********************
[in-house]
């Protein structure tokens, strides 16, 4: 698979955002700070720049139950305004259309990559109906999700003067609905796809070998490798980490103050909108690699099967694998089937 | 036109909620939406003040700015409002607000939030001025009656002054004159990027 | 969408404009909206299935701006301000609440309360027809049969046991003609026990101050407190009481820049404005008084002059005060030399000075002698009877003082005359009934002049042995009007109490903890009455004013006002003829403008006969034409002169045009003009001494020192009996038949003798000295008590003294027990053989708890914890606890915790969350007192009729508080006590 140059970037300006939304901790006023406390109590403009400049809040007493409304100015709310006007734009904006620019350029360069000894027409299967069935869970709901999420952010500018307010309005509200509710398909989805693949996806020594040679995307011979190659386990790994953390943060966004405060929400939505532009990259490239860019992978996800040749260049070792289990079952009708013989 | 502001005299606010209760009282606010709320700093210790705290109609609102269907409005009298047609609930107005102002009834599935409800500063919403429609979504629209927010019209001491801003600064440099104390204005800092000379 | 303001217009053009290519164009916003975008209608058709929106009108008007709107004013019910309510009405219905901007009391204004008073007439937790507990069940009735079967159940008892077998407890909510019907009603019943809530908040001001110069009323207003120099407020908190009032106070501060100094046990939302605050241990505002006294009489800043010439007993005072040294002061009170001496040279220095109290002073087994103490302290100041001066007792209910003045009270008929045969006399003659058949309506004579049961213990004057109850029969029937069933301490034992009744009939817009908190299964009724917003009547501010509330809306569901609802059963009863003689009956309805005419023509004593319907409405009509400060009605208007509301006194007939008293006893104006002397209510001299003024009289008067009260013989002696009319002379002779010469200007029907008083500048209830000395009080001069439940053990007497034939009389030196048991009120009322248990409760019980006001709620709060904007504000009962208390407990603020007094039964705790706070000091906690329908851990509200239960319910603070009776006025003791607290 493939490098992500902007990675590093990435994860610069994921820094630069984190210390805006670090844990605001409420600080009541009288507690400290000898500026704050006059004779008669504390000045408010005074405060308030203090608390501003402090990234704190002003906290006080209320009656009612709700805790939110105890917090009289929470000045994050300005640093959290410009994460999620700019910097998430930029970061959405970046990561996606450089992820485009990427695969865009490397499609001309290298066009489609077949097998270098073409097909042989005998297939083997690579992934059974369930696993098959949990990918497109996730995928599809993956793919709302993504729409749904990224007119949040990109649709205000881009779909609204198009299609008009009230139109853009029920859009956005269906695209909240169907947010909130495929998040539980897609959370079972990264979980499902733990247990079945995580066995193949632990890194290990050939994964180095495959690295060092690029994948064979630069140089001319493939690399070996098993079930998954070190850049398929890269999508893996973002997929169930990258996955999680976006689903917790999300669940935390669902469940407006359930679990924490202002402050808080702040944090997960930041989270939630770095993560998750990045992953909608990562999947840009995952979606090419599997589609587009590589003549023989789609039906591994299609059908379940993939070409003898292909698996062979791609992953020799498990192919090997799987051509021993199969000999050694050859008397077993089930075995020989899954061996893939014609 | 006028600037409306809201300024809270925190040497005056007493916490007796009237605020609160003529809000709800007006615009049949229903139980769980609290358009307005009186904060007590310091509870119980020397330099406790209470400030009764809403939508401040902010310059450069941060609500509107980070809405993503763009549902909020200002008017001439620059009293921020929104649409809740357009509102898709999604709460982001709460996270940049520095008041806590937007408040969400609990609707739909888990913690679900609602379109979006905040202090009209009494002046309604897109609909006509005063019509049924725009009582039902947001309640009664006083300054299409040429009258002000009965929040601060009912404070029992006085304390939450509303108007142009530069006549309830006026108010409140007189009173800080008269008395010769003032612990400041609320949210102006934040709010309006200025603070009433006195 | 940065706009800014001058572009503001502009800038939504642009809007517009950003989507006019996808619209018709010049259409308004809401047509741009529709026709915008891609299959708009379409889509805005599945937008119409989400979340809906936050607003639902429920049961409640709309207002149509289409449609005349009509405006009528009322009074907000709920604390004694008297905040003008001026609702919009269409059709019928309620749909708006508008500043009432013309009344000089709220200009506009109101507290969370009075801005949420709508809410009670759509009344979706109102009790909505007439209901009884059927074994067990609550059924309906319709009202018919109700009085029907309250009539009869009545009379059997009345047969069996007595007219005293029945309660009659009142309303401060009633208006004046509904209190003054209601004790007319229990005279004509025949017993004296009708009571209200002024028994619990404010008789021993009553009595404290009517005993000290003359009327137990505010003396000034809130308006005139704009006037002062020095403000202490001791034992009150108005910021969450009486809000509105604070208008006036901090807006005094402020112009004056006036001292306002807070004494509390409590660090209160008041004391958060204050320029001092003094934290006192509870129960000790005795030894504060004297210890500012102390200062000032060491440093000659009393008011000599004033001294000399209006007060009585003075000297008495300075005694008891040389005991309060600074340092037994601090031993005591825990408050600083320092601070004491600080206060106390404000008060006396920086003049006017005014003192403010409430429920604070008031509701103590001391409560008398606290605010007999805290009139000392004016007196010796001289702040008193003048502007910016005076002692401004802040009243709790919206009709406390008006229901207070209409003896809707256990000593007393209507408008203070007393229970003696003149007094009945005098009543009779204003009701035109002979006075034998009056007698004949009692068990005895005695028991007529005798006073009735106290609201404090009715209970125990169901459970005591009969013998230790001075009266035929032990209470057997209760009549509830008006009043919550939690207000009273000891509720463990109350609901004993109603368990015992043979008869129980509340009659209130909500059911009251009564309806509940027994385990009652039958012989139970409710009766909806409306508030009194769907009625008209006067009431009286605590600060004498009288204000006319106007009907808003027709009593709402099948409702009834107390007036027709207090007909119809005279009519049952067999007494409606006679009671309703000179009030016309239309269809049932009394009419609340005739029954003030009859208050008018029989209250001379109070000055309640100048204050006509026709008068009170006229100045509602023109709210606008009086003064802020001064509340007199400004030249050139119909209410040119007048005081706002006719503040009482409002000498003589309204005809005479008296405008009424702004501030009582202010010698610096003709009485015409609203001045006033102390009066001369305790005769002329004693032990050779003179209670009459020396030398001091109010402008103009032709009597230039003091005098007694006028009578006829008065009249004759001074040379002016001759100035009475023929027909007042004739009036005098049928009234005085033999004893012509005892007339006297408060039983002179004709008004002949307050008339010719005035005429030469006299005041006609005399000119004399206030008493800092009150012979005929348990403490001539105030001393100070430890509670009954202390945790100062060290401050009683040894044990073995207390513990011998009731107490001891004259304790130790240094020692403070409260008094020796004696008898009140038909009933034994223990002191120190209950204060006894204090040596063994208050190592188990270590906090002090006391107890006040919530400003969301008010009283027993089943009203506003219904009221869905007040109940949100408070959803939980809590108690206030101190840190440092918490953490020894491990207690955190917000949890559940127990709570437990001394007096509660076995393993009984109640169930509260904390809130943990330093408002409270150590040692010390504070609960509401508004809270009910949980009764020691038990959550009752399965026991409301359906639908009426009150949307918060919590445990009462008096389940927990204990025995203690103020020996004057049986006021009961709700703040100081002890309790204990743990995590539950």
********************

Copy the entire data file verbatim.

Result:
[in-house]
């Protein structure tokens, strides 16, 4: 698979955002700070720049139950305004259309990559109906999700003067609905796809070998490798980490103050909108690699099967694998089937 | 036109909620939406003040700015409002607000939030001025009656002054004159990027 | 969408404009909206299935701006301000609440309360027809049969046991003609026990101050407190009481820049404005008084002059005060030399000075002698009877003082005359009934002049042995009007109490903890009455004013006002003829403008006969034409002169045009003009001494020192009996038949003798000295008590003294027990053989708890914890606890915790969350007192009729508080006590 140059970037300006939304901790006023406390109590403009400049809040007493409304100015709310006007734009904006620019350029360069000894027409299967069935869970709901999420952010500018307010309005509200509710398909989805693949996806020594040679995307011979190659386990790994953390943060966004405060929400939505532009990259490239860019992978996800040749260049070792289990079952009708013989 | 502001005299606010209760009282606010709320700093210790705290109609609102269907409005009298047609609930107005102002009834599935409800500063919403429609979504629209927010019209001491801003600064440099104390204005800092000379 | 303001217009053009290519164009916003975008209608058709929106009108008007709107004013019910309510009405219905901007009391204004008073007439937790507990069940009735079967159940008892077998407890909510019907009603019943809530908040001001110069009323207003120099407020908190009032106070501060100094046990939302605050241990505002006294009489800043010439007993005072040294002061009170001496040279220095109290002073087994103490302290100041001066007792209910003045009270008929045969006399003659058949309506004579049961213990004057109850029969029937069933301490034992009744009939817009908190299964009724917003009547501010509330809306569901609802059963009863003689009956309805005419023509004593319907409405009509400060009605208007509301006194007939008293006893104006002397209510001299003024009289008067009260013989002696009319002379002779010469200007029907008083500048209830000395009080001069439940053990007497034939009389030196048991009120009322248990409760019980006001709620709060904007504000009962208390407990603020007094039964705790706070000091906690329908851990509200239960319910603070009776006025003791607290 493939490098992500902007990675590093990435994860610069994921820094630069984190210390805006670090844990605001409420600080009541009288507690400290000898500026704050006059004779008669504390000045408010005074405060308030203090608390501003402090990234704190002003906290006080209320009656009612709700805790939110105890917090009289929470000045994050300005640093959290410009994460999620700019910097998430930029970061959405970046990561996606450089992820485009990427695969865009490397499609001309290298066009489609077949097998270098073409097909042989005998297939083997690579992934059974369930696993098959949990990918497109996730995928599809993956793919709302993504729409749904990224007119949040990109649709205000881009779909609204198009299609008009009230139109853009029920859009956005269906695209909240169907947010909130495929998040539980897609959370079972990264979980499902733990247990079945995580066995193949632990890194290990050939994964180095495959690295060092690029994948064979630069140089001319493939690399070996098993079930998954070190850049398929890269999508893996973002997929169930990258996955999680976006689903917790999300669940935390669902469940407006359930679990924490202002402050808080702040944090997960930041989270939630770095993560998750990045992953909608990562999947840009995952979606090419599997589609587009590589003549023989789609039906591994299609059908379940993939070409003898292909698996062979791609992953020799498990192919090997799987051509021993199969000999050694050859008397077993089930075995020989899954061996893939014609 | 006028600037409306809201300024809270925190040497005056007493916490007796009237605020609160003529809000709800007006615009049949229903139980769980609290358009307005009186904060007590310091509870119980020397330099406790209470400030009764809403939508401040902010310059450069941060609500509107980070809405993503763009549902909020200002008017001439620059009293921020929104649409809740357009509102898709999604709460982001709460996270940049520095008041806590937007408040969400609990609707739909888990913690679900609602379109979006905040202090009209009494002046309604897109609909006509005063019509049924725009009582039902947001309640009664006083300054299409040429009258002000009965929040601060009912404070029992006085304390939450509303108007142009530069006549309830006026108010409140007189009173800080008269008395010769003032612990400041609320949210102006934040709010309006200025603070009433006195 | 940065706009800014001058572009503001502009800038939504642009809007517009950003989507006019996808619209018709010049259409308004809401047509741009529709026709915008891609299959708009379409889509805005599945937008119409989400979340809906936050607003639902429920049961409640709309207002149509289409449609005349009509405006009528009322009074907000709920604390004694008297905040003008001026609702919009269409059709019928309620749909708006508008500043009432013309009344000089709220200009506009109101507290969370009075801005949420709508809410009670759509009344979706109102009790909505007439209901009884059927074994067990609550059924309906319709009202018919109700009085029907309250009539009869009545009379059997009345047969069996007595007219005293029945309660009659009142309303401060009633208006004046509904209190003054209601004790007319229990005279004509025949017993004296009708009571209200002024028994619990404010008789021993009553009595404290009517005993000290003359009327137990505010003396000034809130308006005139704009006037002062020095403000202490001791034992009150108005910021969450009486809000509105604070208008006036901090807006005094402020112009004056006036001292306002807070004494509390409590660090209160008041004391958060204050320029001092003094934290006192509870129960000790005795030894504060004297210890500012102390200062000032060491440093000659009393008011000599004033001294000399209006007060009585003075000297008495300075005694008891040389005991309060600074340092037994601090031993005591825990408050600083320092601070004491600080206060106390404000008060006396920086003049006017005014003192403010409430429920604070008031509701103590001391409560008398606290605010007999805290009139000392004016007196010796001289702040008193003048502007910016005076002692401004802040009243709790919206009709406390008006229901207070209409003896809707256990000593007393209507408008203070007393229970003696003149007094009945005098009543009779204003009701035109002979006075034998009056007698004949009692068990005895005695028991007529005798006073009735106290609201404090009715209970125990169901459970005591009969013998230790001075009266035929032990209470057997209760009549509830008006009043919550939690207000009273000891509720463990109350609901004993109603368990015992043979008869129980509340009659209130909500059911009251009564309806509940027994385990009652039958012989139970409710009766909806409306508030009194769907009625008209006067009431009286605590600060004498009288204000006319106007009907808003027709009593709402099948409702009834107390007036027709207090007909119809005279009519049952067999007494409606006679009671309703000179009030016309239309269809049932009394009419609340005739029954003030009859208050008018029989209250001379109070000055309640100048204050006509026709008068009170006229100045509602023109709210606008009086003064802020001064509340007199400004030249050139119909209410040119007048005081706002006719503040009482409002000498003589309204005809005479008296405008009424702004501030009582202010010698610096003709009485015409609203001045006033102390009066001369305790005769002329004693032990050779003179209670009459020396030398001091109010402008103009032709009597230039003091005098007694006028009578006829008065009249004759001074040379002016001759100035009475023929027909007042004739009036005098049928009234005085033999004893012509005892007339006297408060039983002179004709008004002949307050008339010719005035005429030469006299005041006609005399000119004399206030008493800092009150012979005929348990403490001539105030001393100070430890509670009954202390945790100062060290401050009683040894044990073995207390513990011998009731107490001891004259304790130790240094020692403070409260008094020796004696008898009140038909009933034994223990002191120190209950204060006894204090040596063994208050190592188990270590906090002090006391107890006040919530400003969301008010009283027993089943009203506003219904009221869905007040109940949100408070959803939980809590108690206030101190840190440092918490953490020894491990207690955190917000949890559940127990709570437990001394007096509660076995393993009984109640169930509260904390809130943990330093408002409270150590040692010390504070609960509401508004809270009910949980009764020691038990959550009752399965026991409301359906639908009426009150949307918060919590445990009462008096389940927990204990025995203690103020020996004057049986006021009961709700703040100081002890309790204990743990995590539950």